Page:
Havent been in 20 years either! For all I knew it wasnt there anymore :)

USS Alabama is totally worth a visit, but it is a battleship, not carrier.

Yes its a battleship. If you want to vist a carrier you can go to the Lexington in Corpus Christi, Texas. https://www.usslexington.com/

This reminded me of an even crazier, and quite moving, story that appeared here a few years ago. It's so similar that at first I thought the stories must be the same, but they're not: https://news.ycombinator.com/item?id=9462885

Man, what a great 3 hour rabbit hole that just led me down. The linked video about the USS Kirk was amazing. Thanks for the link.

I think there may not have been a better airplane for landing on a carrier than a Bird Dog. Those things have amazing landing performance. With the tanks empty, it might not even have been overloaded.

What I don't get is why they couldn't make radio contact. There are standard emergency frequencies (121.5, 243) that the pilot should have known about and the ship tried to contact them on.

[1] says there was no headset, though who knows where they're getting that information from. The photos in the article do kind of look like the pilot is bare-headed.

1: http://www.criticalpast.com/video/65675069507_evacuation-of-...

That would totally make sense, thanks. I doubt they had speakers and hand-mics, although civilian Cessnas of the era sometimes did.

A wild guess: given the airplane's role as a spotter, it only had radio for communicating with troops in the field, and that was on different bands?

Or they threw the radio out to save weight.

Or, like the helicopters on deck in the story, any useful equipment that could quickly be stripped during retreat and evacuation was already gone.

That seems unlikely given that he knew his only chance was landing on a carrier or ditching close to a ship. Also, I don’t know if that airplane had an easily removable radios.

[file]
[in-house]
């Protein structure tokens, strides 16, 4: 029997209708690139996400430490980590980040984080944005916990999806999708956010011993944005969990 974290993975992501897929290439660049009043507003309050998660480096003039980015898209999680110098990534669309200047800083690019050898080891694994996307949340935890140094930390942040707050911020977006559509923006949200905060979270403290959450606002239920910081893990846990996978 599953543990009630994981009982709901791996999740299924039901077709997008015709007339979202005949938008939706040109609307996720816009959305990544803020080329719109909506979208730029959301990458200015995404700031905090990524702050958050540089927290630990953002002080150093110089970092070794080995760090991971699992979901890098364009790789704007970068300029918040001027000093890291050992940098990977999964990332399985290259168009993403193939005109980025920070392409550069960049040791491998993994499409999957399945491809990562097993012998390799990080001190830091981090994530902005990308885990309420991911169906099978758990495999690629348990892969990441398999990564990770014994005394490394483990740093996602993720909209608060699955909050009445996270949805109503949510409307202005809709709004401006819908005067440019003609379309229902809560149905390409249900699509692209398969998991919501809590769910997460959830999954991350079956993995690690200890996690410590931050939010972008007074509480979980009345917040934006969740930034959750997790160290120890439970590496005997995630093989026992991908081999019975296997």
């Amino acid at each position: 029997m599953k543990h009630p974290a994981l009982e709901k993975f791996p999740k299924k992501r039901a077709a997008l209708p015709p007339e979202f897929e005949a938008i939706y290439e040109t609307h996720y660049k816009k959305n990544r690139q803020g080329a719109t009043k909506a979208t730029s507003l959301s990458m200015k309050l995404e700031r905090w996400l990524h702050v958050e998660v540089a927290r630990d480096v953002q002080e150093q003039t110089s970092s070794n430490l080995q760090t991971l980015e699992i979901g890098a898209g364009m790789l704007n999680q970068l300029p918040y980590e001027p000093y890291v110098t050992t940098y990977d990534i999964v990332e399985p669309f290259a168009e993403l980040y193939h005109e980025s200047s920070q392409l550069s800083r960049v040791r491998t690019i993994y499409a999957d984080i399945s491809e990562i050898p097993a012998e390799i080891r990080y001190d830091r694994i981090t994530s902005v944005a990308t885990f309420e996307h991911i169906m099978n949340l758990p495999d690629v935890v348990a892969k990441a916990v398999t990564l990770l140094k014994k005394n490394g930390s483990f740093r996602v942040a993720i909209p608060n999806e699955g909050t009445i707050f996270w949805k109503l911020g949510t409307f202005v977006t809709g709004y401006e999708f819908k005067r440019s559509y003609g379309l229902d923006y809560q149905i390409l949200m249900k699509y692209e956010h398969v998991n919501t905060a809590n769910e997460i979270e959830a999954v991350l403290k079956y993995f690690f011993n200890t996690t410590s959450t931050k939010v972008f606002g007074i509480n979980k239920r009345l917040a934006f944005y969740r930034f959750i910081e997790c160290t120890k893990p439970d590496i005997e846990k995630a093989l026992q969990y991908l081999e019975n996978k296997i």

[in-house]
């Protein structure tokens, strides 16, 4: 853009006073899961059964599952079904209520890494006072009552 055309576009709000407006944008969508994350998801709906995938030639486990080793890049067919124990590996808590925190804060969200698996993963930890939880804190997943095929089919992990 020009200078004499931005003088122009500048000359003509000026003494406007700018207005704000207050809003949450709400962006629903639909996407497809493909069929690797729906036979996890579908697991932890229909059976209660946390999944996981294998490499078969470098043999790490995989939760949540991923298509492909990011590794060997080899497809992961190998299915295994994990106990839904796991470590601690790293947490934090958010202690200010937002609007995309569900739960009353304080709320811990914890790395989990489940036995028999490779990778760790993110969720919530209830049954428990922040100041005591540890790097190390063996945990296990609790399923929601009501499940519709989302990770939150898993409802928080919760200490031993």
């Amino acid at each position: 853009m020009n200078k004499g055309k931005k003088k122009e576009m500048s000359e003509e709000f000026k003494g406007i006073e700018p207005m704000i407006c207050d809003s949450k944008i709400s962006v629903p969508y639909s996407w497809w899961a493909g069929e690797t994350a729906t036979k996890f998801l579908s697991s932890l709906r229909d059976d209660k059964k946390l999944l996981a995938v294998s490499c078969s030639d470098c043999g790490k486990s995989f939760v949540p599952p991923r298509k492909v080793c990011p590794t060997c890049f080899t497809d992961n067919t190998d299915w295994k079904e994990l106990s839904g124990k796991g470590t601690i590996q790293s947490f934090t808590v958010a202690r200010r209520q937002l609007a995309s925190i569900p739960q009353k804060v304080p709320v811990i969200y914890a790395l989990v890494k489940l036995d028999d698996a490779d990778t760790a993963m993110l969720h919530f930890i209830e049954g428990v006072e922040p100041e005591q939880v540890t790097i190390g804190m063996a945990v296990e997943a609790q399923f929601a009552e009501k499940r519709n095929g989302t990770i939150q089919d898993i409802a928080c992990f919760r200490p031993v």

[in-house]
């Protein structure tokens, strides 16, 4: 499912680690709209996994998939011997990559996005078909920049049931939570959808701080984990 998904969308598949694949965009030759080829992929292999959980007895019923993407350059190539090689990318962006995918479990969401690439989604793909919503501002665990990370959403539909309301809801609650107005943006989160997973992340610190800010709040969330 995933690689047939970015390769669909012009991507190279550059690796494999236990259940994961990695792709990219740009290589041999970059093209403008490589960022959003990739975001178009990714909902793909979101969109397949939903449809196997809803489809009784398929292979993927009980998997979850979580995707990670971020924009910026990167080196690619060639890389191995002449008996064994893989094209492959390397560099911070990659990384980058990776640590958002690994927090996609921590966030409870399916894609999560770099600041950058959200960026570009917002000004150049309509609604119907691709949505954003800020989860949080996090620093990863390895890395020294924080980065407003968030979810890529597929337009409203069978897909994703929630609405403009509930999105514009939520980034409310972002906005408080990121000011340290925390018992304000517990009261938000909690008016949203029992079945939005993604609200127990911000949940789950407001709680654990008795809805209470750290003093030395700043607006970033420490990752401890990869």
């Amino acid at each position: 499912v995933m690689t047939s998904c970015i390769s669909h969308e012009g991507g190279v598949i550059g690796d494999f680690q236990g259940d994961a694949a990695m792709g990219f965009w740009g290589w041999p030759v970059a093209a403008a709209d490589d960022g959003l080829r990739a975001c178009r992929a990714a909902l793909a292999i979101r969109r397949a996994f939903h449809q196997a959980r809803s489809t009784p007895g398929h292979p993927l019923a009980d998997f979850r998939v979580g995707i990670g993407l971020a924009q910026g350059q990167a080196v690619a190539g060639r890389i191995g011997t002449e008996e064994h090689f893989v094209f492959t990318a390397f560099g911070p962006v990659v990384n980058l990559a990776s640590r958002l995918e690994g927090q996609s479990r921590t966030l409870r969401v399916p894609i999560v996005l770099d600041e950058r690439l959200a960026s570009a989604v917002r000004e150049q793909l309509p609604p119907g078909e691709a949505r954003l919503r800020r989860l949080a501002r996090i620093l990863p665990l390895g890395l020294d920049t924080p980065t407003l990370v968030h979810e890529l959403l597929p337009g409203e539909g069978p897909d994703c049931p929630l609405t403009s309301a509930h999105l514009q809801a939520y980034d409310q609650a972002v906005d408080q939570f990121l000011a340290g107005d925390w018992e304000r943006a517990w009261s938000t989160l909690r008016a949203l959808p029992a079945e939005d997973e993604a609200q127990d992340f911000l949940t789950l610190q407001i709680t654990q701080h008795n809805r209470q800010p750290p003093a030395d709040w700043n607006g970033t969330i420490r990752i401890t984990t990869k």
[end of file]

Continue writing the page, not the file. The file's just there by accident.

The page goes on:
There's also the class of extreme STOL aircraft that includes the Wilga (Polish) and Storch (German). They would be perfect for this, but obviously they weren't present in that situation.

Not on a moving/bobbing/weaving/zigging/zagging carrier, but here's Alaskans doing what they do best... taking off and landing in ~3m / 10 ft.


And here's a "helicopter" plane that plants it in 0 ft... doesn't even need a runway. :D


And without all that wind?

Longer than 0 ft. ;)

Contrast the carrier Captain's behavior with that of our current Secretary of Defense (when he was a Marine General) when he was asked to aid Green Berets in Afghanistan after they were hit by friendly fire.

First the Captain: Captain Chambers’ actions could have very well had him court-martialled and killed off his career in the Navy, and he was well aware of that. Even still, he put his livelihood on the line and took the necessary actions to save the Lee family.

Then the Marine General[1]: "He was indecisive and betrayed his duty to us, leaving my men to die during the golden hour when he could have reached us,"

[1] https://www.nbcnews.com/news/military/former-special-forces-...

Marines do not leave Marines behind. The Army are on their own.

> Other witnesses quoted Mattis saying that he didn’t want to send a rescue mission into an uncertain situation

If the rescue mission went sideways ,we may be sitting here asking why mattis was so stupid as to risk his men's lives on a mission with basically no chance of success.

I just can't believe Buang-Ly doesn't have his own Wikipedia article.

>By the end of the war in Vietnam, a fairly sizable number of Republic of Vietnam Military Forces (the South) officers and senior enlisted soldiers/airmen, as well as their families, were marked for death. Their civilian peers in the South were especially fearful of reprisal from the invading North Vietnamese Army for supporting and harboring ranking RVNMF personnel, who were often unceremoniously dragged out from their houses and shot in the streets, their bodies left to rot as both a warning to anyone who wouldn’t give up RVNMF troops and to the soldiers themselves that their demise was imminent.